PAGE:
WattEV to Build Two EV Truck Charging Stops on Electric Highway
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EV CHARGING

WattEV to Build Two EV Truck Charging Stops on Electric Highway

Electric truck can soon charge up at WattEV truck charging station stops on electric highway
  • The Sacramento truck stop will support an air freight hub near the Sacramento International Airport. 
  • The Salem EV charging depot will support EV trucks traveling on the electric highways from Mexico to Portland. 
  • WattEV just completed the largest EV truck charging depot at the Port of Long Beach. 

Large class 8 trucks (semi-trucks) are responsible for emitting about 25% of greenhouse gas. To reduce the environmental impact of semi trucks and other heavy-duty vehicles, the Biden administration proposed stronger emissions, and companies that build EV truck charging stations like WattEV are paying attention. 

Just a few days after opening the largest public charging station for electric trucks, WattEV announced that it was awarded $40.5 million in grants to open more electric truck stops between Northern California and Oregon. 


The Largest Truck Charging Depot in the US

WattEV celebrated the grand opening of the Long Beach depot on July 24. This conveniently located electric truck charging station is near the Pier-A terminal at the Port of Long Beach. This charging depot will serve the semi trucks entering and exiting the busy Southern California port. 

WattEV built 13 semi-truck charging stations at the Port of Long Beach, making it the largest public charging depot in the United States. The 13 dual-cord CCS 360KW chargers can fill 26 trucks using 5 MW of power from Southern California Edison. 

The company will build three more electric truck charging depots in Gardena, San Bernardino, and Bakersfield. All locations are near warehouses and freight corridors. 


The Newest EV Charging Depot Grants

WattEV Electric Truck Charging Station concept

With the new grant, WattEV can build two more ports. The first is for a solar-powered EV truck charging station near Interstate 5 and an air freight hub near Sacramento International Airport. The second will be for a grid-connected electric truck charger stop on Interstate 5 in Salem, Oregon.  


The Sacramento Truck Stop

By the time the truck charging depots are completed, WattEV will have the nation’s largest electric charging stops on over 100 acres of land near the Sacramento International Airport. This electric truck stop should open in 2025 and have 15.6 MW of solar power. The Sacramento Municipal Utility District will add 7.2 MW of grid power to the truck stop.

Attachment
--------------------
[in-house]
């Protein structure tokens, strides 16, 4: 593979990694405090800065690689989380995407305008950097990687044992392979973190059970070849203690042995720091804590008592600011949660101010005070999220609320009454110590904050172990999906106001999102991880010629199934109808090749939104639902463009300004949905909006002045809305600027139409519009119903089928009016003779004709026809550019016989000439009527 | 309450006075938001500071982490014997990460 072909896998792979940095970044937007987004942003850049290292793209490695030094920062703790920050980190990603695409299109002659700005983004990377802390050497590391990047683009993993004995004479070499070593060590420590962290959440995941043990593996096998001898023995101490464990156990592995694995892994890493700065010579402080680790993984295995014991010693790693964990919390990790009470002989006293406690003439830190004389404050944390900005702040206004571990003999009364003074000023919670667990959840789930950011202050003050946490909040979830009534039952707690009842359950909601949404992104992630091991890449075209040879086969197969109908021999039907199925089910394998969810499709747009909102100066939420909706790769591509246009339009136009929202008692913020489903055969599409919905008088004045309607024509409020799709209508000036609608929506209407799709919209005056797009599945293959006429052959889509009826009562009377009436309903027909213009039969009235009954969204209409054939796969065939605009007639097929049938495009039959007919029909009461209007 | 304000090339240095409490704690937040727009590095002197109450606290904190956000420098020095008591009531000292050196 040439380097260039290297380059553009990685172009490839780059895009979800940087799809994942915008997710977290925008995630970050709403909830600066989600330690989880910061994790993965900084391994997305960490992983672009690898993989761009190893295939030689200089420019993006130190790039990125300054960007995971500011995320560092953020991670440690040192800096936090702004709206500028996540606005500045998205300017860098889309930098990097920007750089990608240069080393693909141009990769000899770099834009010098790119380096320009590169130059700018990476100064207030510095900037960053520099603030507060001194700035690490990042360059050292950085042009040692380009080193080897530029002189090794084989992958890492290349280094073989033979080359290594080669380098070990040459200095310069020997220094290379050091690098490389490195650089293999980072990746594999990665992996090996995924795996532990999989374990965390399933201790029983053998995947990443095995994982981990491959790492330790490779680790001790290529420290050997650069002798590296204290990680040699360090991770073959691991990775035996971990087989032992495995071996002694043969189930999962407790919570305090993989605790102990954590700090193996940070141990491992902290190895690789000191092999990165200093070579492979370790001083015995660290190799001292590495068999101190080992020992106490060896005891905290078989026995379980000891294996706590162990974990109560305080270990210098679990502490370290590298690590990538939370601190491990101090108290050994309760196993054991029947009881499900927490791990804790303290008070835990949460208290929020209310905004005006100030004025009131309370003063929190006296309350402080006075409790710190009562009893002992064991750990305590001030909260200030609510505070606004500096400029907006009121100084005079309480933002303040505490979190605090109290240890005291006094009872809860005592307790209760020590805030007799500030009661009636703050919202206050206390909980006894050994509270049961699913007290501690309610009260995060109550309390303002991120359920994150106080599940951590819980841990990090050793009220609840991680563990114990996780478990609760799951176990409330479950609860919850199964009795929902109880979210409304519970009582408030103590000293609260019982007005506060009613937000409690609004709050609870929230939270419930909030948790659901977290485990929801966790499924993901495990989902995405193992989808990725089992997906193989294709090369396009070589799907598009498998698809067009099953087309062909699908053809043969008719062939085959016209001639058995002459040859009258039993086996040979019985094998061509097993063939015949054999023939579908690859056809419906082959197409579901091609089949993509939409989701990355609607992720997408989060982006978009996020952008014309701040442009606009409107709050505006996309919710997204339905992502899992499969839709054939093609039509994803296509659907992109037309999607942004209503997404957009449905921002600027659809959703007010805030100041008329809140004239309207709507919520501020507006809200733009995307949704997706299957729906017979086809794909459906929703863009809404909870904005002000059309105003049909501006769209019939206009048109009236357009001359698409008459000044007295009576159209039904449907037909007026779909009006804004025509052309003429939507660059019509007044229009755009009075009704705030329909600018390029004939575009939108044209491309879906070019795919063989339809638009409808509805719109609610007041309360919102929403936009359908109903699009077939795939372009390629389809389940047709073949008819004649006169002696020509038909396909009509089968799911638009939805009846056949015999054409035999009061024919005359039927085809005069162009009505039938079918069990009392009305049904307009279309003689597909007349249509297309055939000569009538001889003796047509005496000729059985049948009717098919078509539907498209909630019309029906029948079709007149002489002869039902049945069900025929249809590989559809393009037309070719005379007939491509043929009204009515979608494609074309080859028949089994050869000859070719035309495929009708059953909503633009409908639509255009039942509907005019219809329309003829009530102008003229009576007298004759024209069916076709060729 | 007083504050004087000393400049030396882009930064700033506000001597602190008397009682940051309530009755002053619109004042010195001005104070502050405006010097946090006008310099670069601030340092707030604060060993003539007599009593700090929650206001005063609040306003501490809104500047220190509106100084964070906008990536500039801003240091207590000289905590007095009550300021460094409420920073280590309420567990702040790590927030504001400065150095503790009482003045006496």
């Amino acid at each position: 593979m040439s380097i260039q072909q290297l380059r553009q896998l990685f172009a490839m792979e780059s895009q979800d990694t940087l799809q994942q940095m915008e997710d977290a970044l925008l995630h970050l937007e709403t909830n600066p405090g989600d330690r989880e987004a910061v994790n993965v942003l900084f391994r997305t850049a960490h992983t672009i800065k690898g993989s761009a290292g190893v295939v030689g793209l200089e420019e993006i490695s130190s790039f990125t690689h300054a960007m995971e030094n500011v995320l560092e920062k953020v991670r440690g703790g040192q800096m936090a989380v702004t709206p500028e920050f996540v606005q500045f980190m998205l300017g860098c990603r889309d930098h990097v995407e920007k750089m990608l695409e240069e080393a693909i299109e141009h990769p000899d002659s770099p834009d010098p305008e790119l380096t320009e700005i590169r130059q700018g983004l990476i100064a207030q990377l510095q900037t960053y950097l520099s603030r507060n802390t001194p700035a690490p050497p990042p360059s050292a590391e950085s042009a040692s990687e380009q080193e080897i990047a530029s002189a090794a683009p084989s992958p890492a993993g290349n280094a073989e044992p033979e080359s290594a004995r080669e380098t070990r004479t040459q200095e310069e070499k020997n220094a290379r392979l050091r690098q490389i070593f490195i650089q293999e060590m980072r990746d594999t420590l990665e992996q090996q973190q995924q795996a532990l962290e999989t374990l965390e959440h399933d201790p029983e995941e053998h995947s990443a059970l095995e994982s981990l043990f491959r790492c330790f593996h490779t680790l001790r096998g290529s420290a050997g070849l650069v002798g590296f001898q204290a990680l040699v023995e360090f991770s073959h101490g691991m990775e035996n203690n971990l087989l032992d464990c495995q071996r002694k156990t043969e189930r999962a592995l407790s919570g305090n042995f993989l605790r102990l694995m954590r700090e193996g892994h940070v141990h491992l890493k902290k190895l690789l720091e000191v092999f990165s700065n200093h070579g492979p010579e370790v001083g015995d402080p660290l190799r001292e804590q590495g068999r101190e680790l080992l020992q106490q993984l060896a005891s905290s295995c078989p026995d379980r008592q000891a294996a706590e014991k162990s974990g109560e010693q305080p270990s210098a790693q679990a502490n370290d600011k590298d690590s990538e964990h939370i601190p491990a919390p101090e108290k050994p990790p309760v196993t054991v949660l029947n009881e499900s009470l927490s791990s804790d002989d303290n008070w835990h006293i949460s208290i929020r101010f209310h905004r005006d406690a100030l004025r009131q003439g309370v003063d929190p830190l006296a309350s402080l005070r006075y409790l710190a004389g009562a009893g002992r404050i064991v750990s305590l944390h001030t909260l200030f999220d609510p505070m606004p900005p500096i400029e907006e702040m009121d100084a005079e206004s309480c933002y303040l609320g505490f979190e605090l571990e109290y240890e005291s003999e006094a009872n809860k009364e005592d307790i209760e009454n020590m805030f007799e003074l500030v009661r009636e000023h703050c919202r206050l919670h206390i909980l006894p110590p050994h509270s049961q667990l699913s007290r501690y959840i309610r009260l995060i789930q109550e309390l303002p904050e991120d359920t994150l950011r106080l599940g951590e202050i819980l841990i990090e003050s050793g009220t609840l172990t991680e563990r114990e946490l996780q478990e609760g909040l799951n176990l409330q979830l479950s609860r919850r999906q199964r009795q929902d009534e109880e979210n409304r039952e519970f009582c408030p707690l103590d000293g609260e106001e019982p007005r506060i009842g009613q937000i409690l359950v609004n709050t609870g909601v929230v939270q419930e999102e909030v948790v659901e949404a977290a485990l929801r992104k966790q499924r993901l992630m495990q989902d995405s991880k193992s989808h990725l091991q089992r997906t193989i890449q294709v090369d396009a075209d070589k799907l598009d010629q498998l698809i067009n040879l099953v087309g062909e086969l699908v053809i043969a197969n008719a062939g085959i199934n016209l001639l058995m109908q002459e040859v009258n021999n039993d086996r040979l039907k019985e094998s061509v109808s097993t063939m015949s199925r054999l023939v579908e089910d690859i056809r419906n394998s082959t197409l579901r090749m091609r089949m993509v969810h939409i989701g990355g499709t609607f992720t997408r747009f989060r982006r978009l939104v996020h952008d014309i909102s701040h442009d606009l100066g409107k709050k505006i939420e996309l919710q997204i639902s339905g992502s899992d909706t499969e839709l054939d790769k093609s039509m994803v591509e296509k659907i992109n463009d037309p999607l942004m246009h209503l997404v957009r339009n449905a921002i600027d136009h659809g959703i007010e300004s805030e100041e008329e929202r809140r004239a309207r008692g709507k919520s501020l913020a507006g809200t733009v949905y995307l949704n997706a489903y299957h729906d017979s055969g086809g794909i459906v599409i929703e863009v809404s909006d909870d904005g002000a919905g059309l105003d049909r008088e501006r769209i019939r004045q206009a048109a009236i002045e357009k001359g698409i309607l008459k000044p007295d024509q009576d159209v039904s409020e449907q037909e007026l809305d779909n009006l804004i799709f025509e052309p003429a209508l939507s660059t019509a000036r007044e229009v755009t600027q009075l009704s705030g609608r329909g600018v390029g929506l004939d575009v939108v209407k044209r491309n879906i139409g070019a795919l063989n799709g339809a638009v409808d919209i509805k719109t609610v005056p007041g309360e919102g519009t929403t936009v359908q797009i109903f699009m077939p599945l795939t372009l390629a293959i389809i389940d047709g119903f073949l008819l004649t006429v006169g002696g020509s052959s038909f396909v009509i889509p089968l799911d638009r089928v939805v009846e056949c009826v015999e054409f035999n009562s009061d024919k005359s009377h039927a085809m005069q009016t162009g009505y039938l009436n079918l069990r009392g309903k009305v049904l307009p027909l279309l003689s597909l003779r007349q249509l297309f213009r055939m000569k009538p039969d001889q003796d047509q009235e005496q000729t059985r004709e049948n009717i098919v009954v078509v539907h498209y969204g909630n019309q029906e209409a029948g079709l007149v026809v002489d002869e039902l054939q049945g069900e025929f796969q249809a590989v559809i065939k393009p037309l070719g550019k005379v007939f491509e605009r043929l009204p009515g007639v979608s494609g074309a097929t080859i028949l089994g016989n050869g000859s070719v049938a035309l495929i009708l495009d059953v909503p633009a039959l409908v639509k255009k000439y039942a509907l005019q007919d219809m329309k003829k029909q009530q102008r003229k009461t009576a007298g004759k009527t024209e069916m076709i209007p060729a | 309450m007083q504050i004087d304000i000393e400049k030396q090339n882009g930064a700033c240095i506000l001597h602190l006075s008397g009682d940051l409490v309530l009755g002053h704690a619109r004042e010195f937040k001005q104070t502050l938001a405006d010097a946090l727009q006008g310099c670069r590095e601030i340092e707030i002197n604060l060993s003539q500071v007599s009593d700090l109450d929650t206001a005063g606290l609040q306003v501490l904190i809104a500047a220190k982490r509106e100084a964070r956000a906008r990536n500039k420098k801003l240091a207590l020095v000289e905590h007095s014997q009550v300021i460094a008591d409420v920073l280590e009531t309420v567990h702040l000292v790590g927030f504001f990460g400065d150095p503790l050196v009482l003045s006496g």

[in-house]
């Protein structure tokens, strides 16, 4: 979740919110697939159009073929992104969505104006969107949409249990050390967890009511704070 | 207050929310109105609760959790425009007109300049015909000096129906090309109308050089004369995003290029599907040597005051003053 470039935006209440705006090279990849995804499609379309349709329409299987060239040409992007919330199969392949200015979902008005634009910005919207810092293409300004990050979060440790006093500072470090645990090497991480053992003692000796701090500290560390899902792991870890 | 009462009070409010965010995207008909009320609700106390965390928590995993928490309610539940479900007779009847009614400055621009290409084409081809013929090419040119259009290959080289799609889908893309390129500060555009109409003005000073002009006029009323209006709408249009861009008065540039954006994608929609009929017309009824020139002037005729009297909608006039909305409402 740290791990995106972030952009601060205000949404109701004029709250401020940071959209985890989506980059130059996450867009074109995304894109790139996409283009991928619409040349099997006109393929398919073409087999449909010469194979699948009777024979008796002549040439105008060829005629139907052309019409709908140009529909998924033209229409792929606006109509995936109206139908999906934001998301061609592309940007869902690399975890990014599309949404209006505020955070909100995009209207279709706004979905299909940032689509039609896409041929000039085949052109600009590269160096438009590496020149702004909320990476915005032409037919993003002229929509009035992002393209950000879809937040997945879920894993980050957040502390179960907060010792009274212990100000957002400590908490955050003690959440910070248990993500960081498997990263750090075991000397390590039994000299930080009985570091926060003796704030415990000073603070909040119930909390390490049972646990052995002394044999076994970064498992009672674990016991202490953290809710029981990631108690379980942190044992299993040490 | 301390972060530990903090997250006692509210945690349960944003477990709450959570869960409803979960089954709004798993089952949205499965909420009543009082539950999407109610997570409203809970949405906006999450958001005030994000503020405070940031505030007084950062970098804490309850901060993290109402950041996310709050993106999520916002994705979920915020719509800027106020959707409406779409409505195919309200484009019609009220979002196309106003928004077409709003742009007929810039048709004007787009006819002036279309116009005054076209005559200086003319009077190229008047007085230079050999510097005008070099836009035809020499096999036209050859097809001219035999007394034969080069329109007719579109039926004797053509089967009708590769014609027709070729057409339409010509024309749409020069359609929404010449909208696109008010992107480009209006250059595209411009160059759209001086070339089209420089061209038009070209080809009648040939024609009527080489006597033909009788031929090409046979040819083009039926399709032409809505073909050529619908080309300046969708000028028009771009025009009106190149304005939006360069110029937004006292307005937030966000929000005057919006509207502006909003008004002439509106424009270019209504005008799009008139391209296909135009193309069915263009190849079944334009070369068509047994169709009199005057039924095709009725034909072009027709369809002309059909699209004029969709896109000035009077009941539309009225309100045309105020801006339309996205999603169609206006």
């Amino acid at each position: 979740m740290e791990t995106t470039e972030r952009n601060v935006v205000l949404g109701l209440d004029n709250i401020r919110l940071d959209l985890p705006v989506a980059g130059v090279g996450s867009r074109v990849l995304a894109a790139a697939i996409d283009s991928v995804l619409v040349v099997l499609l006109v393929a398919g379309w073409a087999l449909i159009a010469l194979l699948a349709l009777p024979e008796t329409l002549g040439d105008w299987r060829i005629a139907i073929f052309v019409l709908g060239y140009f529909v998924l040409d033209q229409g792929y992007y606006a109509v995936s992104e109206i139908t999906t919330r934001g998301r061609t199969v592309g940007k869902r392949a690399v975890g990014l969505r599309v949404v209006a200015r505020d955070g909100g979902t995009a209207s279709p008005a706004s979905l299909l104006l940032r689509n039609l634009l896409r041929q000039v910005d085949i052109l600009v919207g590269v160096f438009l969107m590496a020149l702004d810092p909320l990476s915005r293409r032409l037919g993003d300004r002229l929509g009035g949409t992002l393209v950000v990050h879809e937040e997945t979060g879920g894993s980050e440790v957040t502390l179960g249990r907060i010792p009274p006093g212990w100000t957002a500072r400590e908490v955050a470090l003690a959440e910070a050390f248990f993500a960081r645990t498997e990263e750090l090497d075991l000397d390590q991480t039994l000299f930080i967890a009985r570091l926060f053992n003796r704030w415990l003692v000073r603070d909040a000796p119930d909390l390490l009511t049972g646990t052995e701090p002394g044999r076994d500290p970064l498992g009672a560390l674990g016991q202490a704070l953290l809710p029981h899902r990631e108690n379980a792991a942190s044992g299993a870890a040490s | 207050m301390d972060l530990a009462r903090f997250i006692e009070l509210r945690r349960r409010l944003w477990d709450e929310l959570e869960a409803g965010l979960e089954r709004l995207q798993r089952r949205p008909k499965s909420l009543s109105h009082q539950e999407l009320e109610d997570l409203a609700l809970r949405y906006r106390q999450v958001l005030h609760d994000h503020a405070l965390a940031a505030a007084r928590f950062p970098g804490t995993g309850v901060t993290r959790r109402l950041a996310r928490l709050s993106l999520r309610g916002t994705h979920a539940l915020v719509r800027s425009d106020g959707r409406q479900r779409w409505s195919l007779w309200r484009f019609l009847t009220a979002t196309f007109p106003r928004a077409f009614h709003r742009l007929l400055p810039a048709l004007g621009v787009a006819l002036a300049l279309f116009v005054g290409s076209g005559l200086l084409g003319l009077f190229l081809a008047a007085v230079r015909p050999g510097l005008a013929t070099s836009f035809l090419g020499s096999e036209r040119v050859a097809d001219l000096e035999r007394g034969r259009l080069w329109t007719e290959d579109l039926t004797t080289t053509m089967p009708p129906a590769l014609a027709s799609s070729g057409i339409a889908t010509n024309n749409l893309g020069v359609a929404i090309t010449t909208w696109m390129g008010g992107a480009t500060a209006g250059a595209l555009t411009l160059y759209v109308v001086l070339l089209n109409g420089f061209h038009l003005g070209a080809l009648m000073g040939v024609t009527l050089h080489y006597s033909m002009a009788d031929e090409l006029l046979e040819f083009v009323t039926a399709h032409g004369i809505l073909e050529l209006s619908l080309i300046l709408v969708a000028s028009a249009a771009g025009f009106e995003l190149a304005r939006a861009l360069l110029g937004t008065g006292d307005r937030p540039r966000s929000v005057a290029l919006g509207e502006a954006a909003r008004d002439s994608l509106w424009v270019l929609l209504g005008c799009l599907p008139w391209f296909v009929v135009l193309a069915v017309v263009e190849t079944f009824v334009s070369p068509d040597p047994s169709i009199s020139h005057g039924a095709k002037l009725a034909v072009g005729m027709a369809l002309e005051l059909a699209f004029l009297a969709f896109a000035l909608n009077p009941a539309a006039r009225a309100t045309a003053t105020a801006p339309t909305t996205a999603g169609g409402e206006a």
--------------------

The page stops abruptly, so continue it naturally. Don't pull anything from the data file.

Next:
This stop will have 30 DC fast chargers for passenger cars, 9 CCS-1 ports for commercial electric vehicles, and 18-megawatt ports for pass-through charging for HD trucks. The charging station will use the newest Megawatt Charging Standard that provides 3.75 megawatts (3,000 amps at 1,250 volts of DC) for large battery electric vehicles. 

Being able to charge zero-emissions trucks at this location matters, as the Sacramento International Airport is one of the busiest goods distribution centers in California. The $34 million grant came from the U.S. Department of Transportation’s “Trade Corridor Enhancement Program.” 


The Salem Electric Truck Stop

The Oregon Department of Environmental Quality awarded WattEV with $6.5 million to build a six-acre EV charging depot in Salem, Oregon. This location will include 30 CCS 240 KW chargers and six MCS 1200 KW chargers. WattEV will open the location in 2025. 

This charging station will support the network of electric vehicles traveling from Mexico to Portland, Oregon on Interstate 5. Industry insiders are referring to I-5 as the “electric highway,” and WattEV is finding its funding through government agencies and private companies to make electrification a reality for the trucking industry. 


Air Quality and EV Charging in Sacramento

The Department of Transportation has standards for the installation, operation, and maintenance of EV charging stations that use federal money. The Biden Administration wants EV charging stations available at 50-mile intervals along major highways, but private companies have some say in where they put their EV chargers. 

When WattEV applied for grants for its latest projects, the company chose the Salem and Sacramento locations based on a handful of factors: routes, EV truck ranges, and energy availability. The Sacramento EV truck charging depot is located near a spot where more than 10 million square-feet of warehouse space is being planned. 

The Sacramento area has poor air quality because so many gas-powered trucks move goods through the area. WattEV is working closely with the Sacramento Metropolitan Air Quality Management District to monitor how the electric truck stop benefits the area’s air quality. 


Achieving Zero Emissions

WattEV and Nikola have the achievable goal of getting 12,000 heavy-duty electric trucks on California roads by the end of 2030. The company uses innovative technology to build charging infrastructure and platforms that help trucking companies operate with minimal expenses. 


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SOURCE | IMAGES: WATTEV

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AUTHOR: 

KRISTEN BENTLEY

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